How to choose a breadmaker



How to choose a breadmaker

Filling the home with the aroma of fresh bread

There are so many breadmakers on the market that it is difficult to decide which will be good value for money, or which suits our own particular needs. After much research, the criteria for choosing a breadmaker is covered in this guide, to help consumers to make the wise choice. Bread makers range in price from low budget to expensive, and getting the most for your money, or tailoring your choice to your own particular needs is vital.

This guide allows you to form a checklist of items before hitting the shops, making the choice much easier and less painful. Breadmakers are used on an almost daily basis, and the wrong choice may just put you off the experience permanently. A wise choice with a checklist of requirements set in stone before purchase means the success of the purchase is assured, and the needs of the user catered for.


Instructions

Step 1

Budget.

Everyone has a budget. Decide yours in advance as this will help you to eliminate those breadmakers which are excessively expensive. If you can afford a generous budget, this opens up choices, though if this really is a problem, set your budget before you begin to look.

Step 2

Size.

The sizes of finished loaves vary in breadmakers. From family sized loaves to small loaves, the choice should be made before even going to the shops. The negative impact of buying too small a machine is that this will waste energy and also cost more to produce bread. Decide the size of loaf required. Size also matters for worktop space. Varying in size, many machines are quite large. Measure the area where you will place the machine to determine the maximum size you can buy.

Step 3

Daily use.

Do you want to produce fresh bread ready for the morning each day? If so, you will need a breadmaker which has a timing facility with a delay timer. If this is your intention, make sure that the breadmakers you look at offer this alternative.

Step 4

Dough making and preparation.

Often cheaper models only offer you the possibility of baking bread. The more advanced breadmakers offer more. These offer real possibilities of producing dough. Used for pizza and bread recipes, a dough making breadmaker which allows you to switch off the machine at the end of the dough making process is a bonus. This saves a lot of messy work in the kitchen and makes the machine more versatile.

Step 5

Heating element.

When you make bread with a breadmaker, one of the disadvantages is that if you are not present when the bread is cooked, the loaf can suffer as a consequence of condensation. Good quality breadmakers incorporate a heating element so that your bread can be kept warm until removed from the breadmaker. While this may not be an important issue for those homemakers who are at home all day, it would certainly be a viable option for those who are not.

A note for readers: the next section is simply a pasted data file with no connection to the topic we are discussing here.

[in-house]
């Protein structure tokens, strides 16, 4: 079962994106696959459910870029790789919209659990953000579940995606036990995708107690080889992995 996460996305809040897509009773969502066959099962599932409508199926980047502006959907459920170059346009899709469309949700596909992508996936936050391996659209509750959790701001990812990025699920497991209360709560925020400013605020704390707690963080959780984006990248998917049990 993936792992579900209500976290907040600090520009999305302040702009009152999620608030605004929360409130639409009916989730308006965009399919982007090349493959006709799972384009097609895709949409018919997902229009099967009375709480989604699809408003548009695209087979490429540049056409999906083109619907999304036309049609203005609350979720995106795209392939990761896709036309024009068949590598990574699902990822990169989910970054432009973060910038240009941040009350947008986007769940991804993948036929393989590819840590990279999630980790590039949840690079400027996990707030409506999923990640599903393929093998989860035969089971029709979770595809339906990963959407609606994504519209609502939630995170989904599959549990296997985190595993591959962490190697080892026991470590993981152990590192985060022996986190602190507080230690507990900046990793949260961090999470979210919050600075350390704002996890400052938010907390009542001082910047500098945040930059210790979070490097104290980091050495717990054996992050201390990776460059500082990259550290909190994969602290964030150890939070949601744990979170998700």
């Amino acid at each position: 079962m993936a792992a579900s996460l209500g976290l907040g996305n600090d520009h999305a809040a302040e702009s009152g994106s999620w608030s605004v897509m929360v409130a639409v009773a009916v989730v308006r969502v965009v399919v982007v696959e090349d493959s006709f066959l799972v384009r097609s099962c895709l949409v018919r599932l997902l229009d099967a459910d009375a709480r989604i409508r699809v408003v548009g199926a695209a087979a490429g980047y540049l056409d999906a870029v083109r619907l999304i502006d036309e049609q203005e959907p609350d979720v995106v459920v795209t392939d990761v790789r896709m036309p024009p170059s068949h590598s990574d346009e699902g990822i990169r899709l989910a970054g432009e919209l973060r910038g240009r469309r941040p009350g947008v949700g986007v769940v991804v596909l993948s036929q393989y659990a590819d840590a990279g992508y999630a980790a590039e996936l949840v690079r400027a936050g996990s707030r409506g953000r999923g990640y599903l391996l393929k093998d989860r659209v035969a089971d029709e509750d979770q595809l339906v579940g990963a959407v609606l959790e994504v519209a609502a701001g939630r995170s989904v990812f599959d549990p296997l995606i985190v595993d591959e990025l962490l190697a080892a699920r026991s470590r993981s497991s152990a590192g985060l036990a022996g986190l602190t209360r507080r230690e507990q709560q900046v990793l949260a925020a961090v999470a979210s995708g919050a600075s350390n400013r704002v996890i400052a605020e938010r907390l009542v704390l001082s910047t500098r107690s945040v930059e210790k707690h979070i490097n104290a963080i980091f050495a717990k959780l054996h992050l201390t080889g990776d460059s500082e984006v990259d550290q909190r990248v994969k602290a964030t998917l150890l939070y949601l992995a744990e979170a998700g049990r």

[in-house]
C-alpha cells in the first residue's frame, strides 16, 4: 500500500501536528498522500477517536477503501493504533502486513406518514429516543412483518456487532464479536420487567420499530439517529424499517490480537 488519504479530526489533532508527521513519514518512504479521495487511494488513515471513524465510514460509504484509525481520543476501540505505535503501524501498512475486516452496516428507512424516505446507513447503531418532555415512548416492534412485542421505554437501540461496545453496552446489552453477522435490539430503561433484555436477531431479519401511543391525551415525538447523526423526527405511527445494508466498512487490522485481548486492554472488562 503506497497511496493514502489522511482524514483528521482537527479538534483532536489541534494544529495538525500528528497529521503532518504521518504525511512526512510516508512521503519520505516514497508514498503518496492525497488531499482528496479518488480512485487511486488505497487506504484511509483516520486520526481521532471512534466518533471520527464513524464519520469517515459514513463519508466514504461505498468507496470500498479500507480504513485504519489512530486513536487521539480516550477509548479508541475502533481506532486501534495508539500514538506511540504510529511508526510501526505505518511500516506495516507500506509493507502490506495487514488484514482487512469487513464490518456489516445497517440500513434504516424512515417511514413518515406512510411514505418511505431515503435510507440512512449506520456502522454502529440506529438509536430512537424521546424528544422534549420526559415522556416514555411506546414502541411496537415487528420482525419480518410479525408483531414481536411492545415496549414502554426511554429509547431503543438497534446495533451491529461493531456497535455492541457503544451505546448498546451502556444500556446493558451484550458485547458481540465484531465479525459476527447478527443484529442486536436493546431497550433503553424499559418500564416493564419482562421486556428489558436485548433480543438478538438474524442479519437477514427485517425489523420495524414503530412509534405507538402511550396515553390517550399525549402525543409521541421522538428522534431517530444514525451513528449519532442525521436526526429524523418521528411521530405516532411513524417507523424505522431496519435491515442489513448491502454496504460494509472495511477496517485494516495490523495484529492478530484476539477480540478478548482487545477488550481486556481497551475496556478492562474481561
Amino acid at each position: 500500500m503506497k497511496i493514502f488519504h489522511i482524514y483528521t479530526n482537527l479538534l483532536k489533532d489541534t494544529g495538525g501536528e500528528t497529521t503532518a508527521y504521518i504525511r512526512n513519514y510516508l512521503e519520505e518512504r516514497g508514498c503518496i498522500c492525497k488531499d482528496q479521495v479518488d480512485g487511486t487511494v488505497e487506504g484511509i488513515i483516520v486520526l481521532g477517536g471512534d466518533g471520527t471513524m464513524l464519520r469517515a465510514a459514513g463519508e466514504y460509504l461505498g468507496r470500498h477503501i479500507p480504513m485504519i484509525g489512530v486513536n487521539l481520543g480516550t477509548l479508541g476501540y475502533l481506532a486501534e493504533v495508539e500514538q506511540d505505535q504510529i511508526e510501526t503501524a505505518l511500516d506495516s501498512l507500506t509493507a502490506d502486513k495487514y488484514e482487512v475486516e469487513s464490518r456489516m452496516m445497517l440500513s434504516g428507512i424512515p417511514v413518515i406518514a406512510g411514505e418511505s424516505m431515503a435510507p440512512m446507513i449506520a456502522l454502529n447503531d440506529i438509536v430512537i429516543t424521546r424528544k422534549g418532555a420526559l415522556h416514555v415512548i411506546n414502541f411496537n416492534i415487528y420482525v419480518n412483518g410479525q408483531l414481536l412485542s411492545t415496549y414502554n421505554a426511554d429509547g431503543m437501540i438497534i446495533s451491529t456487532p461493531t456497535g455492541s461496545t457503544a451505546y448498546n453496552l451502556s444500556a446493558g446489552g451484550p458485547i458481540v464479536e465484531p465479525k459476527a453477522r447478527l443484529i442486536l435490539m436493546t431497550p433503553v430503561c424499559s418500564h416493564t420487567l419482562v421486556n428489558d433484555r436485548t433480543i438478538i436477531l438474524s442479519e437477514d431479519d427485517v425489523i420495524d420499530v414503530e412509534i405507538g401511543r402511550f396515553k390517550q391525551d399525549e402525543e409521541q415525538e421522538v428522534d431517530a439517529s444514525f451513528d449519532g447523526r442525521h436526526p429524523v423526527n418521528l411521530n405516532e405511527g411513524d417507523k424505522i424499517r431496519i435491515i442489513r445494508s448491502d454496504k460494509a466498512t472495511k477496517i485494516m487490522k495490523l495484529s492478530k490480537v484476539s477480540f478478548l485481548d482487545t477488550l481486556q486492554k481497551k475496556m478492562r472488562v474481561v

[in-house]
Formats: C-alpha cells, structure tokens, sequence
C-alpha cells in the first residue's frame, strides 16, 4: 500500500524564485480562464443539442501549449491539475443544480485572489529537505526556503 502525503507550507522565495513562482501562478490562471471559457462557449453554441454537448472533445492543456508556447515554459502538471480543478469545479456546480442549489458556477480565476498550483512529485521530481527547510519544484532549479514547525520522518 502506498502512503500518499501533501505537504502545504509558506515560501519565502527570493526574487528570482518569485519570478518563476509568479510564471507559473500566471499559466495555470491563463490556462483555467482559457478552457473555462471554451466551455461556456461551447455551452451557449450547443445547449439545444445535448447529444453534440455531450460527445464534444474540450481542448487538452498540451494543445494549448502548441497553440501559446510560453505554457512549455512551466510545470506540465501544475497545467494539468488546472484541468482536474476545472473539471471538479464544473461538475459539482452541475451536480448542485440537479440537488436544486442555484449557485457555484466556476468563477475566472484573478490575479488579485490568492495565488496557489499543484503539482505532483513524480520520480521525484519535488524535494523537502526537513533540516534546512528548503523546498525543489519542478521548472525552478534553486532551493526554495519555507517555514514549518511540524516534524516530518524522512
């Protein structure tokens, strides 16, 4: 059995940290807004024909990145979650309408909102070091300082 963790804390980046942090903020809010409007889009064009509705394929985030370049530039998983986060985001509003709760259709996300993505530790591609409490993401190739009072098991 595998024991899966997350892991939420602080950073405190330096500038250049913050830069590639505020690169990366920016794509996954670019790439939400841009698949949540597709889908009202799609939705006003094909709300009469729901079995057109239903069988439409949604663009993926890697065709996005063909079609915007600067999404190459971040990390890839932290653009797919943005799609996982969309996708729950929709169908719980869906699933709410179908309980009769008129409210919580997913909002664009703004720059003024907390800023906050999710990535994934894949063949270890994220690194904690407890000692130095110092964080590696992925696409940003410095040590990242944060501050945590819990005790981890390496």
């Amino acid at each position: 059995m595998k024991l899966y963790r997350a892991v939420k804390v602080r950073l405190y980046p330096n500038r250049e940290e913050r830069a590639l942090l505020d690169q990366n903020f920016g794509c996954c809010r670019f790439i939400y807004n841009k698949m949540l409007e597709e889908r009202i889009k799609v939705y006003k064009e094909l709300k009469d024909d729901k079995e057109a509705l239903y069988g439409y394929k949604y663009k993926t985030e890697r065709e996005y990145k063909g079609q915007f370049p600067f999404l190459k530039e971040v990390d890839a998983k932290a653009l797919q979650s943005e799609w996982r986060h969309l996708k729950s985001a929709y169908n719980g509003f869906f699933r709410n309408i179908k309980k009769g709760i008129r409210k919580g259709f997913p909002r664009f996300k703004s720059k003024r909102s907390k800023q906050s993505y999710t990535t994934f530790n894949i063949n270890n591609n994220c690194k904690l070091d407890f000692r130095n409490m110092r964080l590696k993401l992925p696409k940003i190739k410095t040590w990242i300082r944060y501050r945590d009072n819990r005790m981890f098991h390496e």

Step 6

Addition of extra ingredients.

Although many people don’t think of this as important, there are a lot of breadmakers which allow the user to add extra ingredients during the process of breadmaking. These are useful for those wishing to bake breads which are more specialized adding extra grain, cereal, fruit, etc. Look to see if the bread machine you are considering offers this feature.

Step 7

Economy settings.

For everyday family use, a breadmaker uses electricity. Often moden breadmakers offer the option of economy settings for fast cooking of loaves. It is worthwhile investigating this, as perhaps you may want to make a loaf of bread faster because of family needs, and also save on expensive electricity bills.

Step 8

Speciality breads.

If you are particularly keen on special grain breads of wish to have crusty bread, look for the options. Many machines offer the facility for crust browning and crisping which suits those users who require this feature.

Step 9

Word of mouth.

There is no recommendation better than that of people who already own a breadmaker. If you have friends who do, never be afraid to ask them about their experience. Often it is disappointing, but this gives you good pointers towards what machines to avoid.

Step 10

Solidity of build and guarantee

When singling out several choices, look at the solidity of build. The device which turns at the bottom of the breadmaker needs to turn smoothly and to fit neatly into its slot. The problem here is that on cheap breadmakers, these tend to wear loose and start to be less effective. Look also at the lid fitting of the breadmaker. Many move from side to side when opening and closing and a solid fit is essential. Look also at what guarantee the breadmaker manufacturer is prepared to give on their product.

Step 11

Final check.

Are parts available for your breadmaker. If the blades wear out, can you replace them? This is an important thing to know, as the machine may be rendered useless if the blades fail. As long as you can buy replacement parts, the breadmaker is a good option.


You will Need
• Paper
• Pen
• A fixed budget


Tips & Warnings
• Cheap doesn’t always mean good value.
• Be aware that some machines are not robust and will not give long term value.


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